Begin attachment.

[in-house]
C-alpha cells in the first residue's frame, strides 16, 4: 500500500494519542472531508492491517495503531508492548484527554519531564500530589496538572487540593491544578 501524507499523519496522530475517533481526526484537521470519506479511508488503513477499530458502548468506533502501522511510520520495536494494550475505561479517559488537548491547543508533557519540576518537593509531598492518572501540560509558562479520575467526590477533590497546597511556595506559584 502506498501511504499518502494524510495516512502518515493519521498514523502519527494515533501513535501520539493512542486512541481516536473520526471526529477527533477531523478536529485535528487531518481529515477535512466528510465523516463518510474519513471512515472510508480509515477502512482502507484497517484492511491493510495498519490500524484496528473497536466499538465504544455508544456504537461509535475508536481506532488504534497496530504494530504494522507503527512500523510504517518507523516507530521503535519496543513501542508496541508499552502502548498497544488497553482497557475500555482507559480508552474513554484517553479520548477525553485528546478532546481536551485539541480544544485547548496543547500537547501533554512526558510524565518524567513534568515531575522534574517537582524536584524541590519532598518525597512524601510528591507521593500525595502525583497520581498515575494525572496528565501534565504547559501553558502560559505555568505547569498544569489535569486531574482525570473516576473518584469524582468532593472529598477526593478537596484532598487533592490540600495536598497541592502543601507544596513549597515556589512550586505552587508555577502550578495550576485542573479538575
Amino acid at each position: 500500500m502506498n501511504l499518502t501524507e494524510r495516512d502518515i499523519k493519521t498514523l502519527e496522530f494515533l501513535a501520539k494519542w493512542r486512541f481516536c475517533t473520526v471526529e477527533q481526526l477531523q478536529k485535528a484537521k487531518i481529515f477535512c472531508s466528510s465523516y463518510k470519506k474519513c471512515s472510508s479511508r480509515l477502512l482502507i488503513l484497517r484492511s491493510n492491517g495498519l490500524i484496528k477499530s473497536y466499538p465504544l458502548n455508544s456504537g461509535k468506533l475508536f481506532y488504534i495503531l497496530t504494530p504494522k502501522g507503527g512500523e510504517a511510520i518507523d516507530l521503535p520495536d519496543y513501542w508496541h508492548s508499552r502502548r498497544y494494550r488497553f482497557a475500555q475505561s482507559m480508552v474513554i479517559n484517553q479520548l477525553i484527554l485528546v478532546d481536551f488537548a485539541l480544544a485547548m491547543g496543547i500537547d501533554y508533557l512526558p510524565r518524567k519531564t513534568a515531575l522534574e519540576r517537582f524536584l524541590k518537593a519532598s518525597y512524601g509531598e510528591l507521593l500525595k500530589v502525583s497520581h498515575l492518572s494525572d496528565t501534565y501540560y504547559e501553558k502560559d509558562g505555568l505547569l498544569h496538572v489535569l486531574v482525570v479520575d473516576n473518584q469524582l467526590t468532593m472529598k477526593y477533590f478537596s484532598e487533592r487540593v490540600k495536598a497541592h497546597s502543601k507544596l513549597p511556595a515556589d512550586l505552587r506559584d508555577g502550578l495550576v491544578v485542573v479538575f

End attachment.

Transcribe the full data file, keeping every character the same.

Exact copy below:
[in-house]
C-alpha cells in the first residue's frame, strides 16, 4: 500500500494519542472531508492491517495503531508492548484527554519531564500530589496538572487540593491544578 501524507499523519496522530475517533481526526484537521470519506479511508488503513477499530458502548468506533502501522511510520520495536494494550475505561479517559488537548491547543508533557519540576518537593509531598492518572501540560509558562479520575467526590477533590497546597511556595506559584 502506498501511504499518502494524510495516512502518515493519521498514523502519527494515533501513535501520539493512542486512541481516536473520526471526529477527533477531523478536529485535528487531518481529515477535512466528510465523516463518510474519513471512515472510508480509515477502512482502507484497517484492511491493510495498519490500524484496528473497536466499538465504544455508544456504537461509535475508536481506532488504534497496530504494530504494522507503527512500523510504517518507523516507530521503535519496543513501542508496541508499552502502548498497544488497553482497557475500555482507559480508552474513554484517553479520548477525553485528546478532546481536551485539541480544544485547548496543547500537547501533554512526558510524565518524567513534568515531575522534574517537582524536584524541590519532598518525597512524601510528591507521593500525595502525583497520581498515575494525572496528565501534565504547559501553558502560559505555568505547569498544569489535569486531574482525570473516576473518584469524582468532593472529598477526593478537596484532598487533592490540600495536598497541592502543601507544596513549597515556589512550586505552587508555577502550578495550576485542573479538575
Amino acid at each position: 500500500m502506498n501511504l499518502t501524507e494524510r495516512d502518515i499523519k493519521t498514523l502519527e496522530f494515533l501513535a501520539k494519542w493512542r486512541f481516536c475517533t473520526v471526529e477527533q481526526l477531523q478536529k485535528a484537521k487531518i481529515f477535512c472531508s466528510s465523516y463518510k470519506k474519513c471512515s472510508s479511508r480509515l477502512l482502507i488503513l484497517r484492511s491493510n492491517g495498519l490500524i484496528k477499530s473497536y466499538p465504544l458502548n455508544s456504537g461509535k468506533l475508536f481506532y488504534i495503531l497496530t504494530p504494522k502501522g507503527g512500523e510504517a511510520i518507523d516507530l521503535p520495536d519496543y513501542w508496541h508492548s508499552r502502548r498497544y494494550r488497553f482497557a475500555q475505561s482507559m480508552v474513554i479517559n484517553q479520548l477525553i484527554l485528546v478532546d481536551f488537548a485539541l480544544a485547548m491547543g496543547i500537547d501533554y508533557l512526558p510524565r518524567k519531564t513534568a515531575l522534574e519540576r517537582f524536584l524541590k518537593a519532598s518525597y512524601g509531598e510528591l507521593l500525595k500530589v502525583s497520581h498515575l492518572s494525572d496528565t501534565y501540560y504547559e501553558k502560559d509558562g505555568l505547569l498544569h496538572v489535569l486531574v482525570v479520575d473516576n473518584q469524582l467526590t468532593m472529598k477526593y477533590f478537596s484532598e487533592r487540593v490540600k495536598a497541592h497546597s502543601k507544596l513549597p511556595a515556589d512550586l505552587r506559584d508555577g502550578l495550576v491544578v485542573v479538575f